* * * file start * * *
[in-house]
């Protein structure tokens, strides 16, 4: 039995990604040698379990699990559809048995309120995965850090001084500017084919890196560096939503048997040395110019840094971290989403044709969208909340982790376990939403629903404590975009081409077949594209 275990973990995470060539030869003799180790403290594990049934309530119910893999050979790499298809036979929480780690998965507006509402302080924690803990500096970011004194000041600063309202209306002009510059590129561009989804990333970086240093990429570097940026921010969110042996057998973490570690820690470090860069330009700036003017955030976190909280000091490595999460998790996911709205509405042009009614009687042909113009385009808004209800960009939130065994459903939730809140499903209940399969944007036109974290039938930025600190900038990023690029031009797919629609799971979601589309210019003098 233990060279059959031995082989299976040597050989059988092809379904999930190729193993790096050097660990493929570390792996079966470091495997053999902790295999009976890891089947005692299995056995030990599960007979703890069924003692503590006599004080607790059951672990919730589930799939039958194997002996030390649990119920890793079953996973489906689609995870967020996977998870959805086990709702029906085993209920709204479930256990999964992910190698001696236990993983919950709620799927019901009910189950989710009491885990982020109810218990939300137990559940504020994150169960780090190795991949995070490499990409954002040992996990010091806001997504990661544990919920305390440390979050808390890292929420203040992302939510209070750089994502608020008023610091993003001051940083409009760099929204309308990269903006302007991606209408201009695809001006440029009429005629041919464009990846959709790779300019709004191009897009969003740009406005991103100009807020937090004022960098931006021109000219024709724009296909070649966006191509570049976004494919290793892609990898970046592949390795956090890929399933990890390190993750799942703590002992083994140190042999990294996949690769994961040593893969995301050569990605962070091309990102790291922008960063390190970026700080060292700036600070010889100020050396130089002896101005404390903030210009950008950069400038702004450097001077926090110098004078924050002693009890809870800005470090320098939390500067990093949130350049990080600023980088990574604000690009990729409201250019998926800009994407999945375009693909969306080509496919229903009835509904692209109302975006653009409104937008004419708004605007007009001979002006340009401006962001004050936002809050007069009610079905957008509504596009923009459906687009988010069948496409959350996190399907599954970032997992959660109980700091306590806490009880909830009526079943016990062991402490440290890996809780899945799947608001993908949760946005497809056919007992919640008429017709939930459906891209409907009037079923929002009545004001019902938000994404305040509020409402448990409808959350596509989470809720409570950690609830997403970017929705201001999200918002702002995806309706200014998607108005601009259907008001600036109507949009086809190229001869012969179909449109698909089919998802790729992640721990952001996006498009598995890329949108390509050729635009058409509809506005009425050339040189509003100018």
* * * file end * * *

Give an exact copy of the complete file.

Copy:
[in-house]
């Protein structure tokens, strides 16, 4: 039995990604040698379990699990559809048995309120995965850090001084500017084919890196560096939503048997040395110019840094971290989403044709969208909340982790376990939403629903404590975009081409077949594209 275990973990995470060539030869003799180790403290594990049934309530119910893999050979790499298809036979929480780690998965507006509402302080924690803990500096970011004194000041600063309202209306002009510059590129561009989804990333970086240093990429570097940026921010969110042996057998973490570690820690470090860069330009700036003017955030976190909280000091490595999460998790996911709205509405042009009614009687042909113009385009808004209800960009939130065994459903939730809140499903209940399969944007036109974290039938930025600190900038990023690029031009797919629609799971979601589309210019003098 233990060279059959031995082989299976040597050989059988092809379904999930190729193993790096050097660990493929570390792996079966470091495997053999902790295999009976890891089947005692299995056995030990599960007979703890069924003692503590006599004080607790059951672990919730589930799939039958194997002996030390649990119920890793079953996973489906689609995870967020996977998870959805086990709702029906085993209920709204479930256990999964992910190698001696236990993983919950709620799927019901009910189950989710009491885990982020109810218990939300137990559940504020994150169960780090190795991949995070490499990409954002040992996990010091806001997504990661544990919920305390440390979050808390890292929420203040992302939510209070750089994502608020008023610091993003001051940083409009760099929204309308990269903006302007991606209408201009695809001006440029009429005629041919464009990846959709790779300019709004191009897009969003740009406005991103100009807020937090004022960098931006021109000219024709724009296909070649966006191509570049976004494919290793892609990898970046592949390795956090890929399933990890390190993750799942703590002992083994140190042999990294996949690769994961040593893969995301050569990605962070091309990102790291922008960063390190970026700080060292700036600070010889100020050396130089002896101005404390903030210009950008950069400038702004450097001077926090110098004078924050002693009890809870800005470090320098939390500067990093949130350049990080600023980088990574604000690009990729409201250019998926800009994407999945375009693909969306080509496919229903009835509904692209109302975006653009409104937008004419708004605007007009001979002006340009401006962001004050936002809050007069009610079905957008509504596009923009459906687009988010069948496409959350996190399907599954970032997992959660109980700091306590806490009880909830009526079943016990062991402490440290890996809780899945799947608001993908949760946005497809056919007992919640008429017709939930459906891209409907009037079923929002009545004001019902938000994404305040509020409402448990409808959350596509989470809720409570950690609830997403970017929705201001999200918002702002995806309706200014998607108005601009259907008001600036109507949009086809190229001869012969179909449109698909089919998802790729992640721990952001996006498009598995890329949108390509050729635009058409509809506005009425050339040189509003100018």